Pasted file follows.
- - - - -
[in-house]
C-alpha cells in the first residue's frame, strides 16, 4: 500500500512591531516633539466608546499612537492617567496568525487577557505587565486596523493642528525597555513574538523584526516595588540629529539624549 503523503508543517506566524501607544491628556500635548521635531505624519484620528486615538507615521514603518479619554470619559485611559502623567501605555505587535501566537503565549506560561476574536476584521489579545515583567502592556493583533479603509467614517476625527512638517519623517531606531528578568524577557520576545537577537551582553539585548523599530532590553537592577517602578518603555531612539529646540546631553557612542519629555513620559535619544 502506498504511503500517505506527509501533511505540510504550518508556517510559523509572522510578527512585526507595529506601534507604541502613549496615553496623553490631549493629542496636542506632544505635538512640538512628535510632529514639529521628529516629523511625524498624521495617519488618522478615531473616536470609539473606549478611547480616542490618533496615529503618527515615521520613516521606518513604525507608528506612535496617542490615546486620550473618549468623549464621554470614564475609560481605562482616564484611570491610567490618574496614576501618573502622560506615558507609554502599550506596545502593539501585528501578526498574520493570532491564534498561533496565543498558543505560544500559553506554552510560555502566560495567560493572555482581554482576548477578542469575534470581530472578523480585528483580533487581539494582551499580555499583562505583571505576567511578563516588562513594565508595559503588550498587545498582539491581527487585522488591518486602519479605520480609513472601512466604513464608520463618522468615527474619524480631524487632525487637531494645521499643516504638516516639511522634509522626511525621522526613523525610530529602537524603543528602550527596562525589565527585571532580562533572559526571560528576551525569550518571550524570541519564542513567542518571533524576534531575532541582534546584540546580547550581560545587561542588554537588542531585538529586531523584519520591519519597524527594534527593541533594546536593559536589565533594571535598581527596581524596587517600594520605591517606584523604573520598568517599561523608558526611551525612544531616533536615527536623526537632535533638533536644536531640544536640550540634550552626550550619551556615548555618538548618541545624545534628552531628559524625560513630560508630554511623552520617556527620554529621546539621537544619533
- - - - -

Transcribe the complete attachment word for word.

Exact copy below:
[in-house]
C-alpha cells in the first residue's frame, strides 16, 4: 500500500512591531516633539466608546499612537492617567496568525487577557505587565486596523493642528525597555513574538523584526516595588540629529539624549 503523503508543517506566524501607544491628556500635548521635531505624519484620528486615538507615521514603518479619554470619559485611559502623567501605555505587535501566537503565549506560561476574536476584521489579545515583567502592556493583533479603509467614517476625527512638517519623517531606531528578568524577557520576545537577537551582553539585548523599530532590553537592577517602578518603555531612539529646540546631553557612542519629555513620559535619544 502506498504511503500517505506527509501533511505540510504550518508556517510559523509572522510578527512585526507595529506601534507604541502613549496615553496623553490631549493629542496636542506632544505635538512640538512628535510632529514639529521628529516629523511625524498624521495617519488618522478615531473616536470609539473606549478611547480616542490618533496615529503618527515615521520613516521606518513604525507608528506612535496617542490615546486620550473618549468623549464621554470614564475609560481605562482616564484611570491610567490618574496614576501618573502622560506615558507609554502599550506596545502593539501585528501578526498574520493570532491564534498561533496565543498558543505560544500559553506554552510560555502566560495567560493572555482581554482576548477578542469575534470581530472578523480585528483580533487581539494582551499580555499583562505583571505576567511578563516588562513594565508595559503588550498587545498582539491581527487585522488591518486602519479605520480609513472601512466604513464608520463618522468615527474619524480631524487632525487637531494645521499643516504638516516639511522634509522626511525621522526613523525610530529602537524603543528602550527596562525589565527585571532580562533572559526571560528576551525569550518571550524570541519564542513567542518571533524576534531575532541582534546584540546580547550581560545587561542588554537588542531585538529586531523584519520591519519597524527594534527593541533594546536593559536589565533594571535598581527596581524596587517600594520605591517606584523604573520598568517599561523608558526611551525612544531616533536615527536623526537632535533638533536644536531640544536640550540634550552626550550619551556615548555618538548618541545624545534628552531628559524625560513630560508630554511623552520617556527620554529621546539621537544619533